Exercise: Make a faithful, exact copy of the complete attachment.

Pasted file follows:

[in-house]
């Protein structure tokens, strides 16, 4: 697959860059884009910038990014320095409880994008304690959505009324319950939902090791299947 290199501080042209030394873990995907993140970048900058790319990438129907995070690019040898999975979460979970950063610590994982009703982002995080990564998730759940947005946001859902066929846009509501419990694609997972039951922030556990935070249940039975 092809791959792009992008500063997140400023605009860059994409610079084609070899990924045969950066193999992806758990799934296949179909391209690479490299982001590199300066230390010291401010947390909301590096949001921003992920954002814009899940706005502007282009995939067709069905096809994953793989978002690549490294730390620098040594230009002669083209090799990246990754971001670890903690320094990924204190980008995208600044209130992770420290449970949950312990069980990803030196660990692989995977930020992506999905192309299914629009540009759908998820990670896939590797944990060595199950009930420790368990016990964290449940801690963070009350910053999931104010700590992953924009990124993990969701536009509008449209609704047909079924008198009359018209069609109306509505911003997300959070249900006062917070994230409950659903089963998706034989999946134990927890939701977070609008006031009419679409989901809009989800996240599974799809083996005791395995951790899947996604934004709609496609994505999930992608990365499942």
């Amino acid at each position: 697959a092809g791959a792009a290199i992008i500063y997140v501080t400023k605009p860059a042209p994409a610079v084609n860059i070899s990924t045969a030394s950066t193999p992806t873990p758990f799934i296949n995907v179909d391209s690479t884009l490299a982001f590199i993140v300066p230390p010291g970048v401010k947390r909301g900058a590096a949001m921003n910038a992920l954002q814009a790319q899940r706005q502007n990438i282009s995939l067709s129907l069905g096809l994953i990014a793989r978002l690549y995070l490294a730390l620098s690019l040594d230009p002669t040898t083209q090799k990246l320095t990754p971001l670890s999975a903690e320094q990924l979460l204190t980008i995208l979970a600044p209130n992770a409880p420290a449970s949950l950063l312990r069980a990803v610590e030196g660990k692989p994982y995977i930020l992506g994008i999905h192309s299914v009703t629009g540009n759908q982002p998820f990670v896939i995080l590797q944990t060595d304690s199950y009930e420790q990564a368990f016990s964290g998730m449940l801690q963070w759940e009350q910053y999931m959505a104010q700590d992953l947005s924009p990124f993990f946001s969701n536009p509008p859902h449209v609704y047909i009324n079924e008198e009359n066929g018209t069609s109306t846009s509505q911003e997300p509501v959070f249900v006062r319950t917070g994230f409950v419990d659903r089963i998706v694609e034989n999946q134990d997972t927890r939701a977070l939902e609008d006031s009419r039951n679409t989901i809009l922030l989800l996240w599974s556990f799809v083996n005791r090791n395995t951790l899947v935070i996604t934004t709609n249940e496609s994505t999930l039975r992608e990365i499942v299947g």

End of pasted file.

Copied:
[in-house]
């Protein structure tokens, strides 16, 4: 697959860059884009910038990014320095409880994008304690959505009324319950939902090791299947 290199501080042209030394873990995907993140970048900058790319990438129907995070690019040898999975979460979970950063610590994982009703982002995080990564998730759940947005946001859902066929846009509501419990694609997972039951922030556990935070249940039975 092809791959792009992008500063997140400023605009860059994409610079084609070899990924045969950066193999992806758990799934296949179909391209690479490299982001590199300066230390010291401010947390909301590096949001921003992920954002814009899940706005502007282009995939067709069905096809994953793989978002690549490294730390620098040594230009002669083209090799990246990754971001670890903690320094990924204190980008995208600044209130992770420290449970949950312990069980990803030196660990692989995977930020992506999905192309299914629009540009759908998820990670896939590797944990060595199950009930420790368990016990964290449940801690963070009350910053999931104010700590992953924009990124993990969701536009509008449209609704047909079924008198009359018209069609109306509505911003997300959070249900006062917070994230409950659903089963998706034989999946134990927890939701977070609008006031009419679409989901809009989800996240599974799809083996005791395995951790899947996604934004709609496609994505999930992608990365499942």
């Amino acid at each position: 697959a092809g791959a792009a290199i992008i500063y997140v501080t400023k605009p860059a042209p994409a610079v084609n860059i070899s990924t045969a030394s950066t193999p992806t873990p758990f799934i296949n995907v179909d391209s690479t884009l490299a982001f590199i993140v300066p230390p010291g970048v401010k947390r909301g900058a590096a949001m921003n910038a992920l954002q814009a790319q899940r706005q502007n990438i282009s995939l067709s129907l069905g096809l994953i990014a793989r978002l690549y995070l490294a730390l620098s690019l040594d230009p002669t040898t083209q090799k990246l320095t990754p971001l670890s999975a903690e320094q990924l979460l204190t980008i995208l979970a600044p209130n992770a409880p420290a449970s949950l950063l312990r069980a990803v610590e030196g660990k692989p994982y995977i930020l992506g994008i999905h192309s299914v009703t629009g540009n759908q982002p998820f990670v896939i995080l590797q944990t060595d304690s199950y009930e420790q990564a368990f016990s964290g998730m449940l801690q963070w759940e009350q910053y999931m959505a104010q700590d992953l947005s924009p990124f993990f946001s969701n536009p509008p859902h449209v609704y047909i009324n079924e008198e009359n066929g018209t069609s109306t846009s509505q911003e997300p509501v959070f249900v006062r319950t917070g994230f409950v419990d659903r089963i998706v694609e034989n999946q134990d997972t927890r939701a977070l939902e609008d006031s009419r039951n679409t989901i809009l922030l989800l996240w599974s556990f799809v083996n005791r090791n395995t951790l899947v935070i996604t934004t709609n249940e496609s994505t999930l039975r992608e990365i499942v299947g």